An innovator, a trend setter, and a designer with a unique eye.
When it comes to interior designer Harry Williams, he was far more than just a trailblazer in his profession — though the steps he took to start his career truly were inspiring.
“He was a person who had vision,” says Eula Williams, Harry’s ex-wife who remained close with him even after their divorce. “When I married him, I knew he was a person who was going someplace because he had ambition.”
For more than 40 years, Harry Williams furnished, redecorated, designed, and shifted the homes of many residents in the area and across the country. On Christmas Eve 2020, Harry passed away at the age of 80. Now, those who were close with him — as clients, family, or friends — remember the man and the great impact he left on their homes, the community, and most importantly, their lives.
For Harry, interior designing came naturally. Friends and family say it was something always associated with him. He had a knack for finding that item that made a room.
“That was one thing that drew us together, I think,” says Eula. “I loved antiques, he loved antiques … it was kind of unusual to meet a man who loved that kind of thing. My mom also liked him because of that.”
Born on June 2, 1940, in Newburgh, Indiana, Harry first attended Indiana University in Bloomington, Indiana, with plans far from being an interior designer. In 1962, he met Eula and the two were engaged in 1963 and married before Harry enlisted in the Air Force, serving three years with the final year in Vietnam.
Upon Harry’s return in 1967, the couple bought a home on Mulberry Street (where Eula still lives) and began their new life with their son, Reggie. At that time, Harry worked at Mead Johnson, putting in part time work with interior designer Dick Mansfield on weekends.
It was thanks to Eula, who encouraged Harry to pursue that knack for design, that saw him applying to the Art Institute in Pittsburgh. She says she suggested looking into attending a school to study what he was passionate about and help him find what would make him happy.
“I said, ‘Perhaps you might want to consider going to wherever it is you might want to go to school.’ Because he wasn’t quite himself at that time, and so he jumped right on the idea of going,” she says.
Having been convinced of his true calling, Harry packed his bags and headed to the Art Institute of Pittsburgh, a private college founded in 1921 which focused on design education. Staying with an uncle who lived in the city, Harry thrived, becoming the first Black student to be the president of the student chapter of the American Society of Interior Designers during his three years at the school. He spent time on a room for the Decorator’s Show House sponsored by the Junior League of Pittsburgh during his final year at the school, and the finished work later appeared in editions of Better Homes and Gardens and McCall magazines.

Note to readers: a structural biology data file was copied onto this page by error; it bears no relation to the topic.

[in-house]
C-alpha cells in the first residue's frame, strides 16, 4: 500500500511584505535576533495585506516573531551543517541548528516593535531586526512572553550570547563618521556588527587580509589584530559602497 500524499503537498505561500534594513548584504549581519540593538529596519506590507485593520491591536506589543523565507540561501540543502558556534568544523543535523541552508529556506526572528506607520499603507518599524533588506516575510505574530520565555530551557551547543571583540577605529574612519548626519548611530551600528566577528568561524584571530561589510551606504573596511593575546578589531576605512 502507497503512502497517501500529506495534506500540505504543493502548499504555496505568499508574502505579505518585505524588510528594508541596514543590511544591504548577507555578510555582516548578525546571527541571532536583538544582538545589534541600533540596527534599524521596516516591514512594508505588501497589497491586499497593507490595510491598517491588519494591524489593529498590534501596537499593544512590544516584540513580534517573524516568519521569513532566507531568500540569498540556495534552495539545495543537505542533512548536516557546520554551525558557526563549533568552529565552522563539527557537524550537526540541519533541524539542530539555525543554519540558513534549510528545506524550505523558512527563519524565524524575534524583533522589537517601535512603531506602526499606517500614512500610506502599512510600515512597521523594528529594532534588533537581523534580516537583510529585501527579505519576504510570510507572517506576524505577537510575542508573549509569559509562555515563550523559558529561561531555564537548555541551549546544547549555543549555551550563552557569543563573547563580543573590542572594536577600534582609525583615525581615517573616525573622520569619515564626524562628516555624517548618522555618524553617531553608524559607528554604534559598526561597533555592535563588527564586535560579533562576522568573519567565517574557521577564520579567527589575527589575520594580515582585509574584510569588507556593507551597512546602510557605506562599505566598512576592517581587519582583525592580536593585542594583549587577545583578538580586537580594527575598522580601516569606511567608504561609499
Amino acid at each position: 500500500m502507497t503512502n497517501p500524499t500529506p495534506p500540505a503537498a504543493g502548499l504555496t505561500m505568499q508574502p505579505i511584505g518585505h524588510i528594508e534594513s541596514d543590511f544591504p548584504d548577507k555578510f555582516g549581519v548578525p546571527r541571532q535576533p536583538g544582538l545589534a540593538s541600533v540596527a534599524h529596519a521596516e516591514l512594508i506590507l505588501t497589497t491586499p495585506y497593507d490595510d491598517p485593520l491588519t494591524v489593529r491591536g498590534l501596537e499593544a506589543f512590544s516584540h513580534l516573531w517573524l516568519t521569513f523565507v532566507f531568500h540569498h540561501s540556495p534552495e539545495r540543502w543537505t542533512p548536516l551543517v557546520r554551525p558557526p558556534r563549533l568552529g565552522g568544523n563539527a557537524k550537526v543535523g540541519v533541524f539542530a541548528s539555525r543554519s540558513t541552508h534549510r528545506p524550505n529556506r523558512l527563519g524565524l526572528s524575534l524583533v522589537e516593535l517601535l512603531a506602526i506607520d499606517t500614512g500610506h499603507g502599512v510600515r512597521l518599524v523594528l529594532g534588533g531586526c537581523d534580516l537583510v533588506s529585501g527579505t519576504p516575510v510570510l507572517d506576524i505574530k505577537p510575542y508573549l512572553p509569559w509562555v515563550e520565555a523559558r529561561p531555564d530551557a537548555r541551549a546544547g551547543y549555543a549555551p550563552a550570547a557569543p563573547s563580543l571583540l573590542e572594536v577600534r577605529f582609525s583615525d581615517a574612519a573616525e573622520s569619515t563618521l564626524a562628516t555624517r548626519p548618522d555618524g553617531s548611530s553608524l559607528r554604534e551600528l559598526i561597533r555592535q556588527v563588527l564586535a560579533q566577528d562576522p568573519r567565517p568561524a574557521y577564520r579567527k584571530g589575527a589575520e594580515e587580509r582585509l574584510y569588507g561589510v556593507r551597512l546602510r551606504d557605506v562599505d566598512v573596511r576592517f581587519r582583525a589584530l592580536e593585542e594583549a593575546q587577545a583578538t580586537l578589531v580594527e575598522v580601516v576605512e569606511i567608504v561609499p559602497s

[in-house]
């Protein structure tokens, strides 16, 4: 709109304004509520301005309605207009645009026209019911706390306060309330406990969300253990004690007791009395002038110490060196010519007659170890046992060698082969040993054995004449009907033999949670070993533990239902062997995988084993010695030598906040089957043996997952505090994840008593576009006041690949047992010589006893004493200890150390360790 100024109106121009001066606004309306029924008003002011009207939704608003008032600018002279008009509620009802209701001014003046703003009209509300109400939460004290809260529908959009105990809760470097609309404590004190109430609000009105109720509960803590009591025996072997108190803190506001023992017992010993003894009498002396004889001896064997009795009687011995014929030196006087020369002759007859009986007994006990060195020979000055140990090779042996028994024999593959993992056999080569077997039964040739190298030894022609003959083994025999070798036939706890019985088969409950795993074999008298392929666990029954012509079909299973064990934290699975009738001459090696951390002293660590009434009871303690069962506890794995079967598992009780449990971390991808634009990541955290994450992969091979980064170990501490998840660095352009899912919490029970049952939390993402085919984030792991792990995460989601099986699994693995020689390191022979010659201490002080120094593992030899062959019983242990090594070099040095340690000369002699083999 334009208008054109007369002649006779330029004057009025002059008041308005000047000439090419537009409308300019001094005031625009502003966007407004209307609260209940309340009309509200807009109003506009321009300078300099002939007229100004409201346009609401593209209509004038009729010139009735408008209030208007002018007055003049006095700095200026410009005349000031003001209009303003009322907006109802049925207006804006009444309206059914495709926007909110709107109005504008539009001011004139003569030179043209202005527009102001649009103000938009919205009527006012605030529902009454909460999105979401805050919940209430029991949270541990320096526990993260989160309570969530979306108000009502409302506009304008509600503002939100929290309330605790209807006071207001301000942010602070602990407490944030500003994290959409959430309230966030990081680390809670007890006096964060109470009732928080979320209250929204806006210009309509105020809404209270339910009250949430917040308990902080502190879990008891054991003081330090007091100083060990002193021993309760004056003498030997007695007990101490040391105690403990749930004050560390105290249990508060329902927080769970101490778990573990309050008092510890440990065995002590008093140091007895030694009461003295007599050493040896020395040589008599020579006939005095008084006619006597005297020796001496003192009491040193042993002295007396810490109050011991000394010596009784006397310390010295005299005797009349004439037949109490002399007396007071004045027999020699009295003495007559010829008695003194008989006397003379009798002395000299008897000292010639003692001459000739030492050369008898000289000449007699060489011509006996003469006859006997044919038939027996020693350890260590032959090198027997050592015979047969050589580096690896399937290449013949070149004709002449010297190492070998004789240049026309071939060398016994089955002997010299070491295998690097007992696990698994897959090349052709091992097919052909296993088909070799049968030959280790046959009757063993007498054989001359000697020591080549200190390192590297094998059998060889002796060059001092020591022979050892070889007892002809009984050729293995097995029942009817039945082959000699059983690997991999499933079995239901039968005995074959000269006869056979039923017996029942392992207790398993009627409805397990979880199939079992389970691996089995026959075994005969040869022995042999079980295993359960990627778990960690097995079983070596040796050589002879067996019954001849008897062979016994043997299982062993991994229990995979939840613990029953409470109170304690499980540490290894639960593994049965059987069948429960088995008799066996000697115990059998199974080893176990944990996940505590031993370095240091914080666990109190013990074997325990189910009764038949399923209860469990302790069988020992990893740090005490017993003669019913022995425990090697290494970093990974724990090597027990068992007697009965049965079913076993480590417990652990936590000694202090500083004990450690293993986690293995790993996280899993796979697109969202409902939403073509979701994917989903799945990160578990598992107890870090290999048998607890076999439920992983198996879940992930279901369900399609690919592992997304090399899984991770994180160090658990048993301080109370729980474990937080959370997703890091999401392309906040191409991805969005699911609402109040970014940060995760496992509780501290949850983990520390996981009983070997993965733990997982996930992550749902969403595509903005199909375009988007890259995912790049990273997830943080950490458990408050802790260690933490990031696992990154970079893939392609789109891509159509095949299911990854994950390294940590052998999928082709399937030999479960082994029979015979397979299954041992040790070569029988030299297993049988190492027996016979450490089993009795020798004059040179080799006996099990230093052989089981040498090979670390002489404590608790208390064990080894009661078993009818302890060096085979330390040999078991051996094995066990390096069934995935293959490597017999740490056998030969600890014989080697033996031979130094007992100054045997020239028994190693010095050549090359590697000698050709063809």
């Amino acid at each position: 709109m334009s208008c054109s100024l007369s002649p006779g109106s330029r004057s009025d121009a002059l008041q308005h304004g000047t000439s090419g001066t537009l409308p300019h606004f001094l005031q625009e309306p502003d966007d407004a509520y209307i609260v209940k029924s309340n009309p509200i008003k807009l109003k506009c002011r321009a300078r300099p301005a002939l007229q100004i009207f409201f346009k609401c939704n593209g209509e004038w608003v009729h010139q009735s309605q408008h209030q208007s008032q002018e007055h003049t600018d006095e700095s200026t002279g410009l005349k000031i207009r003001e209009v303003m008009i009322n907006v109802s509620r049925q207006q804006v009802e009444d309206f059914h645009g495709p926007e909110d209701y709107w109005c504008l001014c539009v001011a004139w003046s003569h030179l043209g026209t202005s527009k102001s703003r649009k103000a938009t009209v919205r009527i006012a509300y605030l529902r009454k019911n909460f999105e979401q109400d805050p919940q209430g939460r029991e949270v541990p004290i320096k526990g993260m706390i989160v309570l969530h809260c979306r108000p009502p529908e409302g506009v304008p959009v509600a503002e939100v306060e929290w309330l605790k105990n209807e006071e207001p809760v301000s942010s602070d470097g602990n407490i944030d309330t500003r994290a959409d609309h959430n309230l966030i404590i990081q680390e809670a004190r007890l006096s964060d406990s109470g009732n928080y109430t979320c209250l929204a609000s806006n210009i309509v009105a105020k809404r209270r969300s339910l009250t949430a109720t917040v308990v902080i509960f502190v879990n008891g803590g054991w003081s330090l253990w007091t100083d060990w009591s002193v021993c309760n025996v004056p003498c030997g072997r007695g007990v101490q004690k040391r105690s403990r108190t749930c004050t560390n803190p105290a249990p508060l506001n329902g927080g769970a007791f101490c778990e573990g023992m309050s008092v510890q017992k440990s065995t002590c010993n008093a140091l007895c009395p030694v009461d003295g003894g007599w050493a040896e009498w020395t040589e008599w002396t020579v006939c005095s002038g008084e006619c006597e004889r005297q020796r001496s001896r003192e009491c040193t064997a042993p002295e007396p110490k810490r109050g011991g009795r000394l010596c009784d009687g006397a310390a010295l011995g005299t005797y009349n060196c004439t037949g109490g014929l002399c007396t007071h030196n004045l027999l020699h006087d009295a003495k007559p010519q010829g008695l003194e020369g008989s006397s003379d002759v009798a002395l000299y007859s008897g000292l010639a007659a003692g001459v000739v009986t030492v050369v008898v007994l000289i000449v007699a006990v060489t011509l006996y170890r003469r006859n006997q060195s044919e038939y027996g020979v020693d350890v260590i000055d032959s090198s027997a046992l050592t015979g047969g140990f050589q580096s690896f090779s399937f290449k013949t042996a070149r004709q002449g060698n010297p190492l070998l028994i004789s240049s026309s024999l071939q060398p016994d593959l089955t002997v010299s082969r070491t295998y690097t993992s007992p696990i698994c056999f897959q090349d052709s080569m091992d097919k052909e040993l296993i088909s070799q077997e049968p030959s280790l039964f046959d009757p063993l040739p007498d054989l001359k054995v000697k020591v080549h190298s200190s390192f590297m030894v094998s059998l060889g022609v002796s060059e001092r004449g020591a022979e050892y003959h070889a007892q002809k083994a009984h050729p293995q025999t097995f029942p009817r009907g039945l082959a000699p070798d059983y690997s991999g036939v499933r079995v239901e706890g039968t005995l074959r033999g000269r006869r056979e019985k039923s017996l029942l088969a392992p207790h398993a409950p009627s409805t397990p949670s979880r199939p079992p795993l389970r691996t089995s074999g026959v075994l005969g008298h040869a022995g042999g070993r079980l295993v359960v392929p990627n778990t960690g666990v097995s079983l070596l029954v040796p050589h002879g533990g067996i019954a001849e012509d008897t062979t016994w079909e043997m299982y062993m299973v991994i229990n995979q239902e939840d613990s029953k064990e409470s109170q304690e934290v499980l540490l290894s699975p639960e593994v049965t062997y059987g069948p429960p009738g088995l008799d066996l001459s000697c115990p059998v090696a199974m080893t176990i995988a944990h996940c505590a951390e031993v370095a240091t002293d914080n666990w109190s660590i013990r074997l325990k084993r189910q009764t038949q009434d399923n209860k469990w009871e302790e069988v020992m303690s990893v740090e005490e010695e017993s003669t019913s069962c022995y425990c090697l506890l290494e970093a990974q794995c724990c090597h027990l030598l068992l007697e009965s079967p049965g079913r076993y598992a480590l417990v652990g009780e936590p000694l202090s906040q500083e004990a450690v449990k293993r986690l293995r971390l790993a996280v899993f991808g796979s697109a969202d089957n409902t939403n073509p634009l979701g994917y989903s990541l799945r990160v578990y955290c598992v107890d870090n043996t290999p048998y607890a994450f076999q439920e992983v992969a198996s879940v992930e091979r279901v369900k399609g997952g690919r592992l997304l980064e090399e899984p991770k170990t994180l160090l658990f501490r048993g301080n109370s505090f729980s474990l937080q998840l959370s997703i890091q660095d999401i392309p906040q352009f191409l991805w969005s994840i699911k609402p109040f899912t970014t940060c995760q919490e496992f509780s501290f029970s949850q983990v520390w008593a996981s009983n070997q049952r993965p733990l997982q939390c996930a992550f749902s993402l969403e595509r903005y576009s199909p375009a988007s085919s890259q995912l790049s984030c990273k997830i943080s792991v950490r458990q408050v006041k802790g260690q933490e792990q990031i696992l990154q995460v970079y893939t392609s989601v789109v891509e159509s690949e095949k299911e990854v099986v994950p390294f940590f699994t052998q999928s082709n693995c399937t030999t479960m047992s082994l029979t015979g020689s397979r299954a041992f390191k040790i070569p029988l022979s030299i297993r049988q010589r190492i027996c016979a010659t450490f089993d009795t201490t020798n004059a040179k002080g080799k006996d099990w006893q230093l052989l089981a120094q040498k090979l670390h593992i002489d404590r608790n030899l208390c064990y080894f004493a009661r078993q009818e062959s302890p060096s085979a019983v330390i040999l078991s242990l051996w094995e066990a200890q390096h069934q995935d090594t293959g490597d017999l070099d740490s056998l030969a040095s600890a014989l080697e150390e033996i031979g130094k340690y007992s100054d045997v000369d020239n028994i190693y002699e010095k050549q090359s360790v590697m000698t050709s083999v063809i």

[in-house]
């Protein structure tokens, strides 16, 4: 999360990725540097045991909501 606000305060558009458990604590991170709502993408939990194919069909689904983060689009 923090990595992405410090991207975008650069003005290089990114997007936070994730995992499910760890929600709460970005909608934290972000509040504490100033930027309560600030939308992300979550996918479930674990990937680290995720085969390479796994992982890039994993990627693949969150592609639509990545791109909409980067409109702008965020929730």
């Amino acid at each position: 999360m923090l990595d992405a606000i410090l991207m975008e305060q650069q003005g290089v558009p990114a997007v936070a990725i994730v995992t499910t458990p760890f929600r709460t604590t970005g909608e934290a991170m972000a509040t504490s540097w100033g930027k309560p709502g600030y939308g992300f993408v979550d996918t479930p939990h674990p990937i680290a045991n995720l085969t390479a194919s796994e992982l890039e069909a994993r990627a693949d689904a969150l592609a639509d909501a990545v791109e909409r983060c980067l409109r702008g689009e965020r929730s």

“That really helped him. I remember when Reggie and I went to visit one Thanksgiving, he also had cousins there and it was quite an experience,” says Eula. “So everything was just sort of running right along this path for him (to be there).”
In an article in the Indianapolis Recorder in 1975 following his graduation with a master’s degree in interior design, Harry said he often wondered why it took him so long to find his way to interior designing as it was connected to something he loved in his childhood — visiting Goodwill and Salvation Army stores with his aunt looking for used furniture.
Returning to Evansville saw Harry as the first Black interior designer to be American Society of Interior Designers (ASID) certified in the state of Indiana. It was at this time he was taken under the wing of Marianna Baker Sturtevant, a well-known and ASID certified designer herself in the city with her own business. In 1975, it was a risk — a white woman business owner hiring a Black man to do interior design. But it was one Marianna clearly did not have a problem with and their partnership would help build Harry’s status as a premier designer in the Evansville area.
“She was a sweet, little feisty person,” says Eula. “She took a chance on hiring a Black person.”
Together, Marianna and Harry built a successful business helping clients from all over the Tri-State design their homes. When Marianna passed in September 1983, she left the business to Harry, allowing him to continue what the two of them had accomplished. Working from his home on East Powell Street, he kept on designing — building a client list all over the country including Chicago, in the Northeast, and California.
Harry had a philosophy in his work — home décor should reflect its owner, not its designer.
It was a creed he constantly adhered to and one appreciated by friends and clients all through their relationships with Harry.